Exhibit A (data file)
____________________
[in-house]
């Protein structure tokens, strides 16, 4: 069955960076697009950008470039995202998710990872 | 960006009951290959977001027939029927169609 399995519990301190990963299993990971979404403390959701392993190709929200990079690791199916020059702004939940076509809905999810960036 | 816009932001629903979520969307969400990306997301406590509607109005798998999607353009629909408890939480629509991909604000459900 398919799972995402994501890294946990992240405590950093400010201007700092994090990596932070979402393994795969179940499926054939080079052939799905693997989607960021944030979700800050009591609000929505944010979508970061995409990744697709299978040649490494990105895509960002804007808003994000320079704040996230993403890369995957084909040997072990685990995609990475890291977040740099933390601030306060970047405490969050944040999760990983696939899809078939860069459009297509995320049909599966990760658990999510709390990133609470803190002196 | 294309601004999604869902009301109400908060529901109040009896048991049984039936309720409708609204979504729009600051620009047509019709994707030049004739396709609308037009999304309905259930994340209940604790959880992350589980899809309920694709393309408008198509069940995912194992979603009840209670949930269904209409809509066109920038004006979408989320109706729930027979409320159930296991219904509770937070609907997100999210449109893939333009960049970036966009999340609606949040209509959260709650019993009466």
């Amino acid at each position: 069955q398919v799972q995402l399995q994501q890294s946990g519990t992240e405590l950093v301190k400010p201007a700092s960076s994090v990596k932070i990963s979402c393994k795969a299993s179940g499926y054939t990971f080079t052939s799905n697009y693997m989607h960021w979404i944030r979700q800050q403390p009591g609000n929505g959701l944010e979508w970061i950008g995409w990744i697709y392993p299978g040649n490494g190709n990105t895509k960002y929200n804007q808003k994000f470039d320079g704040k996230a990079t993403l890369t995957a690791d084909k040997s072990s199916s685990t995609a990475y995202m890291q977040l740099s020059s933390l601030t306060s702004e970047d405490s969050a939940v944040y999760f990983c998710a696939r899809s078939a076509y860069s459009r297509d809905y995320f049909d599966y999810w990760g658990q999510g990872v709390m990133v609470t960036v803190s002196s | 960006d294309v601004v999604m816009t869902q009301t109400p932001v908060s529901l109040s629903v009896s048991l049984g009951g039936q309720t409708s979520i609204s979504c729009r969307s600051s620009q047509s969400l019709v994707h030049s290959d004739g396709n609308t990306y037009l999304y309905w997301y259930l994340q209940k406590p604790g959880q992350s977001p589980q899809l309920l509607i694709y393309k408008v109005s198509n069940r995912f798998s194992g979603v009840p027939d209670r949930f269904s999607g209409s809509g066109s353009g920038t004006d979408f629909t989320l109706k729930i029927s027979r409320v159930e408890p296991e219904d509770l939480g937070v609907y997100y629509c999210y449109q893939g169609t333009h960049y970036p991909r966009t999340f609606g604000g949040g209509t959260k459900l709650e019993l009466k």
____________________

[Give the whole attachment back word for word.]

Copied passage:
[in-house]
């Protein structure tokens, strides 16, 4: 069955960076697009950008470039995202998710990872 | 960006009951290959977001027939029927169609 399995519990301190990963299993990971979404403390959701392993190709929200990079690791199916020059702004939940076509809905999810960036 | 816009932001629903979520969307969400990306997301406590509607109005798998999607353009629909408890939480629509991909604000459900 398919799972995402994501890294946990992240405590950093400010201007700092994090990596932070979402393994795969179940499926054939080079052939799905693997989607960021944030979700800050009591609000929505944010979508970061995409990744697709299978040649490494990105895509960002804007808003994000320079704040996230993403890369995957084909040997072990685990995609990475890291977040740099933390601030306060970047405490969050944040999760990983696939899809078939860069459009297509995320049909599966990760658990999510709390990133609470803190002196 | 294309601004999604869902009301109400908060529901109040009896048991049984039936309720409708609204979504729009600051620009047509019709994707030049004739396709609308037009999304309905259930994340209940604790959880992350589980899809309920694709393309408008198509069940995912194992979603009840209670949930269904209409809509066109920038004006979408989320109706729930027979409320159930296991219904509770937070609907997100999210449109893939333009960049970036966009999340609606949040209509959260709650019993009466």
């Amino acid at each position: 069955q398919v799972q995402l399995q994501q890294s946990g519990t992240e405590l950093v301190k400010p201007a700092s960076s994090v990596k932070i990963s979402c393994k795969a299993s179940g499926y054939t990971f080079t052939s799905n697009y693997m989607h960021w979404i944030r979700q800050q403390p009591g609000n929505g959701l944010e979508w970061i950008g995409w990744i697709y392993p299978g040649n490494g190709n990105t895509k960002y929200n804007q808003k994000f470039d320079g704040k996230a990079t993403l890369t995957a690791d084909k040997s072990s199916s685990t995609a990475y995202m890291q977040l740099s020059s933390l601030t306060s702004e970047d405490s969050a939940v944040y999760f990983c998710a696939r899809s078939a076509y860069s459009r297509d809905y995320f049909d599966y999810w990760g658990q999510g990872v709390m990133v609470t960036v803190s002196s | 960006d294309v601004v999604m816009t869902q009301t109400p932001v908060s529901l109040s629903v009896s048991l049984g009951g039936q309720t409708s979520i609204s979504c729009r969307s600051s620009q047509s969400l019709v994707h030049s290959d004739g396709n609308t990306y037009l999304y309905w997301y259930l994340q209940k406590p604790g959880q992350s977001p589980q899809l309920l509607i694709y393309k408008v109005s198509n069940r995912f798998s194992g979603v009840p027939d209670r949930f269904s999607g209409s809509g066109s353009g920038t004006d979408f629909t989320l109706k729930i029927s027979r409320v159930e408890p296991e219904d509770l939480g937070v609907y997100y629509c999210y449109q893939g169609t333009h960049y970036p991909r966009t999340f609606g604000g949040g209509t959260k459900l709650e019993l009466k």